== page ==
Historic Roads

Via Flaminia

Via Flaminia: a Consular road which connects Rome to Rimini (map from Wikipedia)

Via Flaminia is one of the first roads ever built. Its name is taken from the Roman emperor Flaminius, and the Romans constructed it circa 220 BC. It was an important route to the city long before the Empire existed, but as a Roman road it was later considered an important element in the great scale of the Empire. After the fall of the Roman Empire, during medieval times, the Via Flaminia connected Rome to what is today the region of Emila Romagna, but it really came back into full use when the French invaded Italy, as it was the main route to Rome from the northeast.


It is very important to remember that the Pianura Padana, bisected by the river Po, is the most developed agriculture area in Italy, and the Via Flaminia connected Rome to the Pianura Padana, so that food could be easily transported to the heart of the empire. Later unfortunately, it became a very easy way for the armies of Rome’s enemies to enter and conquer the city, providing them with a great way in and out, especially the Byzantines, who used it very often to reach the city. Indeed, the Via Flaminia is pretty much a direct route all the way from the Adriatic sea, across Umbria, across the northern part of Lazio, and finally to where it enters the city and ends at the Piazza del Popolo, just a short distance from the Roman Forum and the Coliseum. Altogether, an amazing way to enter the city by its main entrance.

Carsulae is an ancient Roman town in Umbria along the Via Flaminia. Ph. ReflectedSerendipity on flickr (flic.kr/p/9Xj8vS)

Looking down from an aerial view, you can see that Rome’s Capitol Hill is in the center of the city and most of the roads connect here, like the rays of the sun. The Via Flaminia is but one of those rays, leading right into the heart of Rome. So it is easy to see why, during World War II, the Via Flaminia turned out to be a very strategic road.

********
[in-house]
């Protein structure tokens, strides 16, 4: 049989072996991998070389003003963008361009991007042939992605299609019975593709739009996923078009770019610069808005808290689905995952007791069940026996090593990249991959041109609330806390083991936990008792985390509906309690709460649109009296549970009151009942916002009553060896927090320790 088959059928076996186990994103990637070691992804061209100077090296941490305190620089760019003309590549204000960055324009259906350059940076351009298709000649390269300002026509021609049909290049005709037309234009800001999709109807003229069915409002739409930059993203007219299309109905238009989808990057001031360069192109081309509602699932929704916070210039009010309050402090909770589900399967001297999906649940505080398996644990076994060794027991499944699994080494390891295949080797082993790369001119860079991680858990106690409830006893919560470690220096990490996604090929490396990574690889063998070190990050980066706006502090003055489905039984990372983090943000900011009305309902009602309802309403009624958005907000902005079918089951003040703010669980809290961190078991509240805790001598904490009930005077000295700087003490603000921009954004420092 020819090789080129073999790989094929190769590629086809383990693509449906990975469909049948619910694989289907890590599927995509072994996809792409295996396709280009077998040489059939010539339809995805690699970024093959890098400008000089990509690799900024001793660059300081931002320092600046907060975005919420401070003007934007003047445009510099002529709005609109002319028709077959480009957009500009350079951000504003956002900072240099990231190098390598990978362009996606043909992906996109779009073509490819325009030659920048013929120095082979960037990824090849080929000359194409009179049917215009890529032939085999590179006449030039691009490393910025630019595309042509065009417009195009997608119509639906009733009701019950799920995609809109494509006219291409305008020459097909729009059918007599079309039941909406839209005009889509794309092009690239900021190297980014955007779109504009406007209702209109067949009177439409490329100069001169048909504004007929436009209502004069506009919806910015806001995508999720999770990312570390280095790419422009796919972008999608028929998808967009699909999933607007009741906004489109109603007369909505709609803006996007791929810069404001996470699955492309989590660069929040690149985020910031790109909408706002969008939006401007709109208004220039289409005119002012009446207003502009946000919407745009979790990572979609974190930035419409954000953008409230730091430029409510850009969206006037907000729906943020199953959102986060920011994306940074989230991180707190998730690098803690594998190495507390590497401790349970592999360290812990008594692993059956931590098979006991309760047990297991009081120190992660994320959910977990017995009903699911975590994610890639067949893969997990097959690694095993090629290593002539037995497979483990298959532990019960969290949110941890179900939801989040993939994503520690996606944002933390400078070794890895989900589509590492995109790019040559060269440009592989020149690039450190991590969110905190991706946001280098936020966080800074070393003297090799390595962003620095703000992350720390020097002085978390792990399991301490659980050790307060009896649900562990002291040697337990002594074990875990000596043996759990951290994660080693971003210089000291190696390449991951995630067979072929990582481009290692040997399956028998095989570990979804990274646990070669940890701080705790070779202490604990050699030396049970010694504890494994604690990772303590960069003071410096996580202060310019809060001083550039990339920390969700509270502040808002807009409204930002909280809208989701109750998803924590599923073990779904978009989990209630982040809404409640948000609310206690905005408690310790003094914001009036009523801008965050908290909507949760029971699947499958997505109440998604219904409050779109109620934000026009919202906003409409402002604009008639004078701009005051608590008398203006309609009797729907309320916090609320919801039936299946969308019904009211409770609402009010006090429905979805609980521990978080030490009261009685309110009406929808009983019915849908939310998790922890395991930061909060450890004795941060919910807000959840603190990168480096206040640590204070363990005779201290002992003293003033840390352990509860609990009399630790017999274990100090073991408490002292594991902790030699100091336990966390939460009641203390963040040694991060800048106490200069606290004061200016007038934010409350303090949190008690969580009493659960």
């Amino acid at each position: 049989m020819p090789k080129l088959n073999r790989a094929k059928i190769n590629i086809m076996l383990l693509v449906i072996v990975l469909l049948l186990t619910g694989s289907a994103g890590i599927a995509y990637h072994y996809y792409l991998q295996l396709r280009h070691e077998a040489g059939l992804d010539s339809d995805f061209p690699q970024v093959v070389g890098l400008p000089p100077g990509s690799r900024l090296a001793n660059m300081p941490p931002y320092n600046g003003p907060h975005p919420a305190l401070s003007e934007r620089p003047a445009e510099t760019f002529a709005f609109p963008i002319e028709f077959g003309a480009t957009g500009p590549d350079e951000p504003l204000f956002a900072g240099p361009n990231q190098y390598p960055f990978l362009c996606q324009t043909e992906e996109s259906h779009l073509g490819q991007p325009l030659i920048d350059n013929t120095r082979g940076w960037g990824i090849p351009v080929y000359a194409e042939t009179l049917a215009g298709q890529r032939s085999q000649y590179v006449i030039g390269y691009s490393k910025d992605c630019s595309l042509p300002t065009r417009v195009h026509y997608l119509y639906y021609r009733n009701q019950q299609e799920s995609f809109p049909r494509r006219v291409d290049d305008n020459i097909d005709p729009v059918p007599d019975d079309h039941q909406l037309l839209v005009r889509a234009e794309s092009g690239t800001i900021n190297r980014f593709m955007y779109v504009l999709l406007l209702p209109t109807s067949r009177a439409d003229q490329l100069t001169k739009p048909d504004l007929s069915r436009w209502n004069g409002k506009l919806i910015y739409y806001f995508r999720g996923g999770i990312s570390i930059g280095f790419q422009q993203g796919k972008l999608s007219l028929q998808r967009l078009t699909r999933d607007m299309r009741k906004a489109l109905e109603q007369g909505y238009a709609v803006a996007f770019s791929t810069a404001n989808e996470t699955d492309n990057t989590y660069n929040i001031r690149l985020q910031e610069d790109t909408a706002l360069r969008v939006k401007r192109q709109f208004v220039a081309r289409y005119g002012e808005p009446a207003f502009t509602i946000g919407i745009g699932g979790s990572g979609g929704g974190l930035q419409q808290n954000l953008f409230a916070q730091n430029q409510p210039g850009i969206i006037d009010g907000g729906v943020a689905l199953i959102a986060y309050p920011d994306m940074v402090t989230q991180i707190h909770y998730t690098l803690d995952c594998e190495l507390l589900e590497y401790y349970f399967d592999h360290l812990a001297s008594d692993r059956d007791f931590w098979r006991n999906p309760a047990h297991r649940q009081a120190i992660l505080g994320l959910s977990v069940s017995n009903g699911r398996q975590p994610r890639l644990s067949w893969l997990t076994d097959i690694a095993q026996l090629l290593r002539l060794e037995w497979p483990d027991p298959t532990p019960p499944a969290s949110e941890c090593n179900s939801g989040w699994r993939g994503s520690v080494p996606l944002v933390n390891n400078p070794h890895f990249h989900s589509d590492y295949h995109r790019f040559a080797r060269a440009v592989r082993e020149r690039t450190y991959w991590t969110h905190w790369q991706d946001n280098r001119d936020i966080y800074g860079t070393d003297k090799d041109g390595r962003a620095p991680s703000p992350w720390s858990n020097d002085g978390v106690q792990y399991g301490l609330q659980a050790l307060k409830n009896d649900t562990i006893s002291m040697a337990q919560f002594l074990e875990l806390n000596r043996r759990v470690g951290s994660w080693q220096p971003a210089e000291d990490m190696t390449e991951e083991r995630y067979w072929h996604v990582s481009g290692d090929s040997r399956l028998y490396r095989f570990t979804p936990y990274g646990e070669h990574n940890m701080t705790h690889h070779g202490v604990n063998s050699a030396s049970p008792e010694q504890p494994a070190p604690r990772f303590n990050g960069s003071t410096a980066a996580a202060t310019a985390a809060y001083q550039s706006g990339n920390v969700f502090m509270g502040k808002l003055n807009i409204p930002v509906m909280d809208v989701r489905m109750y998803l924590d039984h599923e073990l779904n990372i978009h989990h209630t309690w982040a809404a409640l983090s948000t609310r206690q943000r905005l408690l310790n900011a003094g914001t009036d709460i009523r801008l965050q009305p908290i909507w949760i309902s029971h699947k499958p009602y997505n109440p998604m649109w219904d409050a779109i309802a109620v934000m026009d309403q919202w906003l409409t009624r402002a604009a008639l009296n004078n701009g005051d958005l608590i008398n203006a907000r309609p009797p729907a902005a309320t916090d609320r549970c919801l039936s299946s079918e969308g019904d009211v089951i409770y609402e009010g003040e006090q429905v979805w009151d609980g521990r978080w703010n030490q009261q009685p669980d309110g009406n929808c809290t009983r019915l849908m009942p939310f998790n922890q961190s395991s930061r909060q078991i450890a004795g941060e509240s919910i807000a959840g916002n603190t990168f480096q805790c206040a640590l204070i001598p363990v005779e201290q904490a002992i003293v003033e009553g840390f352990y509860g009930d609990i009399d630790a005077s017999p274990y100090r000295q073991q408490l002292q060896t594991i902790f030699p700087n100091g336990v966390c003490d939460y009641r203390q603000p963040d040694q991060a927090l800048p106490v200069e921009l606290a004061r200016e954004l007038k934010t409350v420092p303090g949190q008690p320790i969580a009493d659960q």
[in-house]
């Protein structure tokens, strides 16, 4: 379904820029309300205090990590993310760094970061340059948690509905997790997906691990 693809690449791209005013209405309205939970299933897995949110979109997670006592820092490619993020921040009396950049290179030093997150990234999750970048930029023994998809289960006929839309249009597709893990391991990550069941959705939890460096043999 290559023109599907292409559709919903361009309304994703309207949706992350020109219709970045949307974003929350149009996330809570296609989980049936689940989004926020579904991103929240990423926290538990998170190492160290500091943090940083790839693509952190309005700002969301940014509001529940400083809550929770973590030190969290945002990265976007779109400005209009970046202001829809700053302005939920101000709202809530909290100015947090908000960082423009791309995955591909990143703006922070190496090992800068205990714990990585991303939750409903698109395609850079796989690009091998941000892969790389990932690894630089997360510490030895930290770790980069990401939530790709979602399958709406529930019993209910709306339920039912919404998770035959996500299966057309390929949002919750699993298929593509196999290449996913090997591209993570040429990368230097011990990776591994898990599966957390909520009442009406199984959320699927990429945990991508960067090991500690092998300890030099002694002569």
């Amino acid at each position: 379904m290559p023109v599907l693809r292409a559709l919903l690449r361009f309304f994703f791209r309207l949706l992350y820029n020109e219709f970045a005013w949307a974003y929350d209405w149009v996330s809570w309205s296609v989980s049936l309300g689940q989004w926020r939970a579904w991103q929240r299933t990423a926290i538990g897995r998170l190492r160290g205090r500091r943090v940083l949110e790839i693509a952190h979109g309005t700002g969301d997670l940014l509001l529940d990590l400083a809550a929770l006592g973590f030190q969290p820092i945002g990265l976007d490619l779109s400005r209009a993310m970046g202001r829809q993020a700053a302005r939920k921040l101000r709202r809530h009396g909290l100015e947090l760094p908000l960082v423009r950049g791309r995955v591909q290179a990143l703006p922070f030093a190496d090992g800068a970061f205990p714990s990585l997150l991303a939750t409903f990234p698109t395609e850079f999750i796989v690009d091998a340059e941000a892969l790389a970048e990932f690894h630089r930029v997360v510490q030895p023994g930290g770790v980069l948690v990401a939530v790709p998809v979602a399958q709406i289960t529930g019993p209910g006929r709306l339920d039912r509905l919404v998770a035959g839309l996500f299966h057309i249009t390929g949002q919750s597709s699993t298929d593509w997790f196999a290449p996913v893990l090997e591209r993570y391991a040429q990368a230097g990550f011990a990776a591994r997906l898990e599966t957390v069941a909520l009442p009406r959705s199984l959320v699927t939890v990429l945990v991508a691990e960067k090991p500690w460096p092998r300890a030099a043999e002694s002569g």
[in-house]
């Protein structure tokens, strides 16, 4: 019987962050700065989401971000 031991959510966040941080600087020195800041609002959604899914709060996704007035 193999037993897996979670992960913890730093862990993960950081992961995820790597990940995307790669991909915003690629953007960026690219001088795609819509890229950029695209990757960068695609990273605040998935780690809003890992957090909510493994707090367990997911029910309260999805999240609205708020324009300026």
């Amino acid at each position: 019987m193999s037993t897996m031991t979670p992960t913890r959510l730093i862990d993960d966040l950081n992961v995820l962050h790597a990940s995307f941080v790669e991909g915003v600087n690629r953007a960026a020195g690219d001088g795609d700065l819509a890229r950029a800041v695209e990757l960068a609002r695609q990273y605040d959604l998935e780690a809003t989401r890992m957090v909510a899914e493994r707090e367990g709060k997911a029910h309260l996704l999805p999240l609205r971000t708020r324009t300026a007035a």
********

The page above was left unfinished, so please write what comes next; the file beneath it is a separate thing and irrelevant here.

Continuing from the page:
The logistics of the road also enable the connection of northern Italy with its southern counterpart, so that it is possible, after arriving in Rome, to transfer to a different road and continue on another route, the Apian Way for example, which continues south.

Today, a completely redesigned road system has clearly changed the road map of the country, as Italians now use varied means of transportation. Also, a new highway system was constructed, cutting through the mountains with highly engineered tunnels. However, it is important to remember that even the ancient Romans built tunnels, some of which are still used today, though of course improved in their safety standards, but still basically the same tunnels used centuries ago.

Today the Via Flaminia is a beautiful country drive and still is a very important route from Rome to the east coast, to the Adriatic Sea, and especially to Rimini, the city of summer fun and night clubs. One of the peculiarities of the Via Flaminia is the number of ancient bridges along its route, making it not only unique, but a drivable museum where it is possible to fully appreciate Ancient Rome’s extraordinary architecture and engineering.

The Arch of Augustus in Rimini signaled the end of the Via Flaminia. Ph. Carole Raddato on flickr (flic.kr/p/w7cg1y)


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